My Short Love Affair On The Slate Table

Around 1963-64, I got hooked on shooting pool, when I started hanging out at the High Cue in Elizabeth NJ on St George Ave.

Every day after school, a friend and I would pedal our bicycles down there.  Even, in the early mornings when they opened on weekends.

Dutch and Lucky, two pool shooters from Chicago, who came to the east coast and had just opened the High Cue.  The place was first class with about 20 Brunswick Gold Crown tables.  Which, also included two billiard tables too.  It was a big place to shoot pool.

Early in the mornings, Dutch or Lucky would teach me the fine points of the game.  Dutch had me shooting billiards on one of those big billiard tables without any pockets.  Yeah, it's tough trying to  playing three cushion billiards.  Especially, when you are a young kid just starting out.  It was Dutch's way of teaching me the angles the ball travels off the cushions, while Lucky would always school me in the art of shooting straight pool.

One day Dutch tells me I have to stop using the different house cues, and get a good stick of my own.  So, he starts showing me these real fancy Palmer cue sticks.  Boy, I can't afford one of those, I told him.

So, he calls up Palmer, and they talk a bit.  Then, Dutch says no problem.  He can get a plain jane stick made for me.

With that we start figuring out what type of stick would be the best to have made for me.  After weeks of playing with a pile of different house sticks, and trying out both Lucky's and Dutch's sticks, we had most of the details down on paper.

So Dutch calls up Palmer to put the order in.  While on the phone, Dutch asks me, out of the blue,.... what color!


I just never thought of that.  I though nothing of the plain Jane house sticks as having any thing other than being wood color.

Dutch says, while still on the phone,.... pick a color.

What's your favorite color.

So I say,.... GREEN!!!!!!!!!!!!!!!

He laughs and says, green it is, as he goes back to talking on the phone.

Yes, a "green" plain Jane, I heard him say over the phone just before he hung up the phone.

Well, about a week or so later I walk in,... and Dutch greets me while walking up the ramp to the sales counter.  He says I should look at the cue sticks on the wall behind the counter.

 I look over, and there surrounded by all these fancy Palmer pool cues is this lone green stick standing out from the others.

Boy was I ever excited.  Dutch hands it to me, and says, let's try it out.

I can't tell you what a difference that stick had compared to the house sticks I was used to shooting with.  The feel changed my whole stroke.  The way the cue ball reacted to my stroke,  was amazing.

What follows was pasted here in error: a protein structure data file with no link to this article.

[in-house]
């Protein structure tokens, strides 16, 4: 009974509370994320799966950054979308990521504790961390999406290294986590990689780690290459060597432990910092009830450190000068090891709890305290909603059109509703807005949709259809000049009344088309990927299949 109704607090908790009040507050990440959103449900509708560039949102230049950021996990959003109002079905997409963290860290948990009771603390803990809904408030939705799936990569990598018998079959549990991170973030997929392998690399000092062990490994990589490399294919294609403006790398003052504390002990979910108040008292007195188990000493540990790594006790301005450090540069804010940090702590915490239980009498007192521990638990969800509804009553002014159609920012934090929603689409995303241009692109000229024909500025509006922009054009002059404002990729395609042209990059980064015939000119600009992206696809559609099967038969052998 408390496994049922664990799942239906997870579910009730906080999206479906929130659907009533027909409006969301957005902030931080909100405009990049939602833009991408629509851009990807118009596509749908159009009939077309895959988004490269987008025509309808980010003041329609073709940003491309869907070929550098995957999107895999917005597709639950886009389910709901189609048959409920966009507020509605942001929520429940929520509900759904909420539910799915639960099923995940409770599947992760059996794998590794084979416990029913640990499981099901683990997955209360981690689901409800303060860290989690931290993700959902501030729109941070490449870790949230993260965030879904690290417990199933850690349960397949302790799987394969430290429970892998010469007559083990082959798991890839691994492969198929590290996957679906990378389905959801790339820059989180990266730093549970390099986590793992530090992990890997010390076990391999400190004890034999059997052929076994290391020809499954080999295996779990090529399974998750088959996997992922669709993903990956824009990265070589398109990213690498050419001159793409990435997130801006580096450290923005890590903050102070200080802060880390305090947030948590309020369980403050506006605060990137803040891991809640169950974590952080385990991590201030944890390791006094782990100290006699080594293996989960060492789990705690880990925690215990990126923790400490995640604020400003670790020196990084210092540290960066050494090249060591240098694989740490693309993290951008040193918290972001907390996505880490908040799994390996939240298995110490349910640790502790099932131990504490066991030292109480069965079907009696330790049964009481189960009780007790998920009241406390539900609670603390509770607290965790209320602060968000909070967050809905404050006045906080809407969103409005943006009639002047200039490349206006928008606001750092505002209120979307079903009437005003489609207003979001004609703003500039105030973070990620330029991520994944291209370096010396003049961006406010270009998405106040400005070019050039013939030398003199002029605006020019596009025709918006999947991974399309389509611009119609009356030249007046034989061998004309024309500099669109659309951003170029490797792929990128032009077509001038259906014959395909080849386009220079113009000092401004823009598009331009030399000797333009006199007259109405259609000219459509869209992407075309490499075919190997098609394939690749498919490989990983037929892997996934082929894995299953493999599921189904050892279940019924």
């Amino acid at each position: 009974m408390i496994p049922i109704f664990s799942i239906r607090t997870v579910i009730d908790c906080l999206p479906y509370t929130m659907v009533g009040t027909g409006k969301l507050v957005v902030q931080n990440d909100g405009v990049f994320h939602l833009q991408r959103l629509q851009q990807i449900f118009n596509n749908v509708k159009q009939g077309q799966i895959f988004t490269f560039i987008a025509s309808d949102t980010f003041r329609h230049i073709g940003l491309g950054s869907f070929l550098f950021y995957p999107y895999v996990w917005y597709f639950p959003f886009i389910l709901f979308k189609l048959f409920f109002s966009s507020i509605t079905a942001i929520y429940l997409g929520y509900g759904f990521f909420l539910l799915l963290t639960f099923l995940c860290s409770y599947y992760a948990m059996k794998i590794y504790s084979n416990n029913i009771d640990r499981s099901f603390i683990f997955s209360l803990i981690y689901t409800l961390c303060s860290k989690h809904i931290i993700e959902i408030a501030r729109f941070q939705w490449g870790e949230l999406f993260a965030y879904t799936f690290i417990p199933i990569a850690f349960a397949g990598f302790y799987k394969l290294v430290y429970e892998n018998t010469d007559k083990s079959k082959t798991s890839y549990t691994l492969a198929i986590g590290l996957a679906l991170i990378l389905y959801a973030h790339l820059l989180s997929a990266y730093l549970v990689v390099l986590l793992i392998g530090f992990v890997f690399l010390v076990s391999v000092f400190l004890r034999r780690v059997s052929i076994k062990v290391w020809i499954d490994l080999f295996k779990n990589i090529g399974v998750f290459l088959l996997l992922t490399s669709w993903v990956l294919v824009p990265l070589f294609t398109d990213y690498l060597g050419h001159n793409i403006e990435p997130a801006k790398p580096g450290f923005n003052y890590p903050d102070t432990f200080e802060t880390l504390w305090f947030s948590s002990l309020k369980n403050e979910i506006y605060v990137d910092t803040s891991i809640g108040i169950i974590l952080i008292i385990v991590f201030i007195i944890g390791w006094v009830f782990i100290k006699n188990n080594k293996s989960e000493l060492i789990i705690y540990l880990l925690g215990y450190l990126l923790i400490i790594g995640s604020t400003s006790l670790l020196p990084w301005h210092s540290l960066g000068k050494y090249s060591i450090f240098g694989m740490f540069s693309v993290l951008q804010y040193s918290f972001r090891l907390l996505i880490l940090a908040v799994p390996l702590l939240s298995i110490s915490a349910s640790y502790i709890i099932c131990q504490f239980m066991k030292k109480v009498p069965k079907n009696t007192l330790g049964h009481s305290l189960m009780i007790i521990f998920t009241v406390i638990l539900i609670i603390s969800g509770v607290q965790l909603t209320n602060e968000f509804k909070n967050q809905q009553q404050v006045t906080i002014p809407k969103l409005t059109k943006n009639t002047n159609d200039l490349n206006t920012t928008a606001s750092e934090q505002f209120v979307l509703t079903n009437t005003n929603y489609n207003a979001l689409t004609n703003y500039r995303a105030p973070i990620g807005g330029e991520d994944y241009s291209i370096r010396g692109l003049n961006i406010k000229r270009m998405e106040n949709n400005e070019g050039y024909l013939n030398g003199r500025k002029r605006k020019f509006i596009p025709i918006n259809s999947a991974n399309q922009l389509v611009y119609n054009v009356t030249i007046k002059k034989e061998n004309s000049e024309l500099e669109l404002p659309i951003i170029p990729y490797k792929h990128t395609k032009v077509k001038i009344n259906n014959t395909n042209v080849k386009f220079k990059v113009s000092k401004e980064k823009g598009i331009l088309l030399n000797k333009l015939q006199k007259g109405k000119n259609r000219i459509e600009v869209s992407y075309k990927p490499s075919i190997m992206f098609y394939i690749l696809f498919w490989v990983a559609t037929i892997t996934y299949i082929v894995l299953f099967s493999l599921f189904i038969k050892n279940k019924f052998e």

I could do things with that stick, I really had to work for with the best house stick I could find.

Now, I had to just pay Dutch for the stick.  He was going to hold it hostage till I paid him.  Well, anything over 50 bucks was big money to a kid still in school back in those days.  So, I had to get my game together to pay the ransom.  Which I did.

Well, my pool shooting career was cut short because of Rock, R&B, and Jazz music.  Along the way, I  just found myself playing more gigs than shooting pool.  The last time I used  that Green Plain Jane,  was back in 1967 or 68.

LOL, after all that time, while cleaning up the attic, my wife says, what's this thing.

Yes, she found it.  The last time I put my eyes on it, was back then.

So here I sit wanting to find a game and give Plain Jane a workout.

Today, to my surprise, New Jersey is not so much populated with big pool halls, like the High Cue was in Elizabeth, as it  was years ago.

Yes, in the '60s I watched Allen Hopkins shoot nine ball at the old High Cue in Elizabeth NJ.  Not to mention Steve Mizerak taking over the table one night with the side bets going on in the gallery.

Jack Colavito was another hot player who played often at the High Cue.

Any of you guys today ever play three cushion billards.

Anyone remember the High Cue in Elizabeth New Jersey.

This is my Faithful "Plain Jane"









Plain Jane is still all original as I got her.  Along with the extras you see here too.

Since I have put this page up on my web site,  I've been told that my Plain Jane looks to be a  pre-catalog cue stick that may have been made by Frank Paradise while he worked at Palmer.


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